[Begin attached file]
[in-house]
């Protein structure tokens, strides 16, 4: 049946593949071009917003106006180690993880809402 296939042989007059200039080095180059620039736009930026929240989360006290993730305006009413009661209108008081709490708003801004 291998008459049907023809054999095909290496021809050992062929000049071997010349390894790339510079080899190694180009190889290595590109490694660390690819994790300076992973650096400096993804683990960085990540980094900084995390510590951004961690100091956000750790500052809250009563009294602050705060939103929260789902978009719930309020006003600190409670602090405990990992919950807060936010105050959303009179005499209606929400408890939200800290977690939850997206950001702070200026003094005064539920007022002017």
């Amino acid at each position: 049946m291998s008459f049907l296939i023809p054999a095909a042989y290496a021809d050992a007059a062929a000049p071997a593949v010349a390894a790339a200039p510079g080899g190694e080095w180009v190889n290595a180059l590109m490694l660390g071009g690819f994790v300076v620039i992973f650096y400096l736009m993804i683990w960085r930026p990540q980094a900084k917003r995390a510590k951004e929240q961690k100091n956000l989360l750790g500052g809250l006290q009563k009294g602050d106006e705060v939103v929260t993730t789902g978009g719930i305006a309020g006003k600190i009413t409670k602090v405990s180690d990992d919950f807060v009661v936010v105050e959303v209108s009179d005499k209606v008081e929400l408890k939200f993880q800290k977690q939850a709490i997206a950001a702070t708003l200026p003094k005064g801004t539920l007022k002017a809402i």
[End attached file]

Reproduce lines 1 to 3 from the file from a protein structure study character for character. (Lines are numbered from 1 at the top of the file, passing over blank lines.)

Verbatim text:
[in-house]
């Protein structure tokens, strides 16, 4: 049946593949071009917003106006180690993880809402 296939042989007059200039080095180059620039736009930026929240989360006290993730305006009413009661209108008081709490708003801004 291998008459049907023809054999095909290496021809050992062929000049071997010349390894790339510079080899190694180009190889290595590109490694660390690819994790300076992973650096400096993804683990960085990540980094900084995390510590951004961690100091956000750790500052809250009563009294602050705060939103929260789902978009719930309020006003600190409670602090405990990992919950807060936010105050959303009179005499209606929400408890939200800290977690939850997206950001702070200026003094005064539920007022002017």
């Amino acid at each position: 049946m291998s008459f049907l296939i023809p054999a095909a042989y290496a021809d050992a007059a062929a000049p071997a593949v010349a390894a790339a200039p510079g080899g190694e080095w180009v190889n290595a180059l590109m490694l660390g071009g690819f994790v300076v620039i992973f650096y400096l736009m993804i683990w960085r930026p990540q980094a900084k917003r995390a510590k951004e929240q961690k100091n956000l989360l750790g500052g809250l006290q009563k009294g602050d106006e705060v939103v929260t993730t789902g978009g719930i305006a309020g006003k600190i009413t409670k602090v405990s180690d990992d919950f807060v009661v936010v105050e959303v209108s009179d005499k209606v008081e929400l408890k939200f993880q800290k977690q939850a709490i997206a950001a702070t708003l200026p003094k005064g801004t539920l007022k002017a809402i």